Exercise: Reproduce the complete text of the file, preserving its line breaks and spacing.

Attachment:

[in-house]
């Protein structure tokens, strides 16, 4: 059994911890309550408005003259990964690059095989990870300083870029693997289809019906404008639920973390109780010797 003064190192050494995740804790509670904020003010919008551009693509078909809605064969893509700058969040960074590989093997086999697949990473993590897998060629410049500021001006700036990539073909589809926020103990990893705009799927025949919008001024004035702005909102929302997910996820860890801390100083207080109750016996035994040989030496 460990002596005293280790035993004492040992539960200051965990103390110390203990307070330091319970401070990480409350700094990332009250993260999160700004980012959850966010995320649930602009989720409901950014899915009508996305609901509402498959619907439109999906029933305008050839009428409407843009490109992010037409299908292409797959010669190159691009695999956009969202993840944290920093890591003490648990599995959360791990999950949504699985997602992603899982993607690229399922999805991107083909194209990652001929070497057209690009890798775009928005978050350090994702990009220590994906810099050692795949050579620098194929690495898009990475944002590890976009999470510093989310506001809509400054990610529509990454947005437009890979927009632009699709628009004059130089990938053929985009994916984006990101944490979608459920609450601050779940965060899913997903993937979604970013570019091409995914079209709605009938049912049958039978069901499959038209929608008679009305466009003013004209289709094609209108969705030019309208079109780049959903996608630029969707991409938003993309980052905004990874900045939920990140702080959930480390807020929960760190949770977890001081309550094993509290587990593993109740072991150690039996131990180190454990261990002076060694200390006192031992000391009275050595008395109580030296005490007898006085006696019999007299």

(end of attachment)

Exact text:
[in-house]
């Protein structure tokens, strides 16, 4: 059994911890309550408005003259990964690059095989990870300083870029693997289809019906404008639920973390109780010797 003064190192050494995740804790509670904020003010919008551009693509078909809605064969893509700058969040960074590989093997086999697949990473993590897998060629410049500021001006700036990539073909589809926020103990990893705009799927025949919008001024004035702005909102929302997910996820860890801390100083207080109750016996035994040989030496 460990002596005293280790035993004492040992539960200051965990103390110390203990307070330091319970401070990480409350700094990332009250993260999160700004980012959850966010995320649930602009989720409901950014899915009508996305609901509402498959619907439109999906029933305008050839009428409407843009490109992010037409299908292409797959010669190159691009695999956009969202993840944290920093890591003490648990599995959360791990999950949504699985997602992603899982993607690229399922999805991107083909194209990652001929070497057209690009890798775009928005978050350090994702990009220590994906810099050692795949050579620098194929690495898009990475944002590890976009999470510093989310506001809509400054990610529509990454947005437009890979927009632009699709628009004059130089990938053929985009994916984006990101944490979608459920609450601050779940965060899913997903993937979604970013570019091409995914079209709605009938049912049958039978069901499959038209929608008679009305466009003013004209289709094609209108969705030019309208079109780049959903996608630029969707991409938003993309980052905004990874900045939920990140702080959930480390807020929960760190949770977890001081309550094993509290587990593993109740072991150690039996131990180190454990261990002076060694200390006192031992000391009275050595008395109580030296005490007898006085006696019999007299």